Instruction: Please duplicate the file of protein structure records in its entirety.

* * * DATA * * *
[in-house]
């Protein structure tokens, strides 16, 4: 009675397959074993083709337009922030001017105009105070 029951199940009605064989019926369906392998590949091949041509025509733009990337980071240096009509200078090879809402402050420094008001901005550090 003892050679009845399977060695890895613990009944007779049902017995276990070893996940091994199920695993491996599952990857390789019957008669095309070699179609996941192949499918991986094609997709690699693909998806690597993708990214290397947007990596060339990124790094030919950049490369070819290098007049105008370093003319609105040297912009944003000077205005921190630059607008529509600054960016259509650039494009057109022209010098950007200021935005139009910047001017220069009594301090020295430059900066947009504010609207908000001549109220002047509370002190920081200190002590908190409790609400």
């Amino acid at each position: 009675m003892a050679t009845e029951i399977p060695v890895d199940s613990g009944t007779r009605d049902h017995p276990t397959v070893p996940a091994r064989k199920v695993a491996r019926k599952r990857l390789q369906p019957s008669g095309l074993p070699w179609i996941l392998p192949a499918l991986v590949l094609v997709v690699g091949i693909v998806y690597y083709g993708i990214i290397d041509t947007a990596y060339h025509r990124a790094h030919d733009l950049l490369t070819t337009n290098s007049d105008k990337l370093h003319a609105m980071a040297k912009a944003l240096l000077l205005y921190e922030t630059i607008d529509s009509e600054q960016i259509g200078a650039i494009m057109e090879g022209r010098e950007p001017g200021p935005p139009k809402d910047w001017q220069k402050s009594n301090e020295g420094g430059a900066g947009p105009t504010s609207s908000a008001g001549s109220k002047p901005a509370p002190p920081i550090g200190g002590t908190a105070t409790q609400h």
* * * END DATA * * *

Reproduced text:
[in-house]
């Protein structure tokens, strides 16, 4: 009675397959074993083709337009922030001017105009105070 029951199940009605064989019926369906392998590949091949041509025509733009990337980071240096009509200078090879809402402050420094008001901005550090 003892050679009845399977060695890895613990009944007779049902017995276990070893996940091994199920695993491996599952990857390789019957008669095309070699179609996941192949499918991986094609997709690699693909998806690597993708990214290397947007990596060339990124790094030919950049490369070819290098007049105008370093003319609105040297912009944003000077205005921190630059607008529509600054960016259509650039494009057109022209010098950007200021935005139009910047001017220069009594301090020295430059900066947009504010609207908000001549109220002047509370002190920081200190002590908190409790609400």
């Amino acid at each position: 009675m003892a050679t009845e029951i399977p060695v890895d199940s613990g009944t007779r009605d049902h017995p276990t397959v070893p996940a091994r064989k199920v695993a491996r019926k599952r990857l390789q369906p019957s008669g095309l074993p070699w179609i996941l392998p192949a499918l991986v590949l094609v997709v690699g091949i693909v998806y690597y083709g993708i990214i290397d041509t947007a990596y060339h025509r990124a790094h030919d733009l950049l490369t070819t337009n290098s007049d105008k990337l370093h003319a609105m980071a040297k912009a944003l240096l000077l205005y921190e922030t630059i607008d529509s009509e600054q960016i259509g200078a650039i494009m057109e090879g022209r010098e950007p001017g200021p935005p139009k809402d910047w001017q220069k402050s009594n301090e020295g420094g430059a900066g947009p105009t504010s609207s908000a008001g001549s109220k002047p901005a509370p002190p920081i550090g200190g002590t908190a105070t409790q609400h």